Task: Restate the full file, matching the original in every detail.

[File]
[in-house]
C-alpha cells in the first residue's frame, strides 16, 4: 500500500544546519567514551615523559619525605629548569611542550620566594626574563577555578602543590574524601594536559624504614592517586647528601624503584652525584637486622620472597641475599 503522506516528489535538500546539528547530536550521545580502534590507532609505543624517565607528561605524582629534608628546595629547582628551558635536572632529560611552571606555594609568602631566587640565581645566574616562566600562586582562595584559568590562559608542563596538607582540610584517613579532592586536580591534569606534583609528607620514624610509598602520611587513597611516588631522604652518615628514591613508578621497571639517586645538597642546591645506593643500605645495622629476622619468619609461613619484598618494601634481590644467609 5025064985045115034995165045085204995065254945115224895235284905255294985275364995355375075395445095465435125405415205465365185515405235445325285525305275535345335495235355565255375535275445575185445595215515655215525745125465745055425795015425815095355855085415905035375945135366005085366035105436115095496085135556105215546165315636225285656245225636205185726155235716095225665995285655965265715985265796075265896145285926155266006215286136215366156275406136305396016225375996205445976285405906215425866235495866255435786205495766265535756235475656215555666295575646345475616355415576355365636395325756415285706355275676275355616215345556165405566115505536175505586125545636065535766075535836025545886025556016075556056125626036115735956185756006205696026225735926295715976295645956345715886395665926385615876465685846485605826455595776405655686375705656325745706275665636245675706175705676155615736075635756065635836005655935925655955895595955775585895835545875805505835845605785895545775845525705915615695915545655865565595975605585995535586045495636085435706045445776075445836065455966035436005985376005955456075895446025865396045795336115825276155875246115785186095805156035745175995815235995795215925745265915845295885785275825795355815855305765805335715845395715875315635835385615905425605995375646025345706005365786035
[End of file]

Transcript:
[in-house]
C-alpha cells in the first residue's frame, strides 16, 4: 500500500544546519567514551615523559619525605629548569611542550620566594626574563577555578602543590574524601594536559624504614592517586647528601624503584652525584637486622620472597641475599 503522506516528489535538500546539528547530536550521545580502534590507532609505543624517565607528561605524582629534608628546595629547582628551558635536572632529560611552571606555594609568602631566587640565581645566574616562566600562586582562595584559568590562559608542563596538607582540610584517613579532592586536580591534569606534583609528607620514624610509598602520611587513597611516588631522604652518615628514591613508578621497571639517586645538597642546591645506593643500605645495622629476622619468619609461613619484598618494601634481590644467609 5025064985045115034995165045085204995065254945115224895235284905255294985275364995355375075395445095465435125405415205465365185515405235445325285525305275535345335495235355565255375535275445575185445595215515655215525745125465745055425795015425815095355855085415905035375945135366005085366035105436115095496085135556105215546165315636225285656245225636205185726155235716095225665995285655965265715985265796075265896145285926155266006215286136215366156275406136305396016225375996205445976285405906215425866235495866255435786205495766265535756235475656215555666295575646345475616355415576355365636395325756415285706355275676275355616215345556165405566115505536175505586125545636065535766075535836025545886025556016075556056125626036115735956185756006205696026225735926295715976295645956345715886395665926385615876465685846485605826455595776405655686375705656325745706275665636245675706175705676155615736075635756065635836005655935925655955895595955775585895835545875805505835845605785895545775845525705915615695915545655865565595975605585995535586045495636085435706045445776075445836065455966035436005985376005955456075895446025865396045795336115825276155875246115785186095805156035745175995815235995795215925745265915845295885785275825795355815855305765805335715845395715875315635835385615905425605995375646025345706005365786035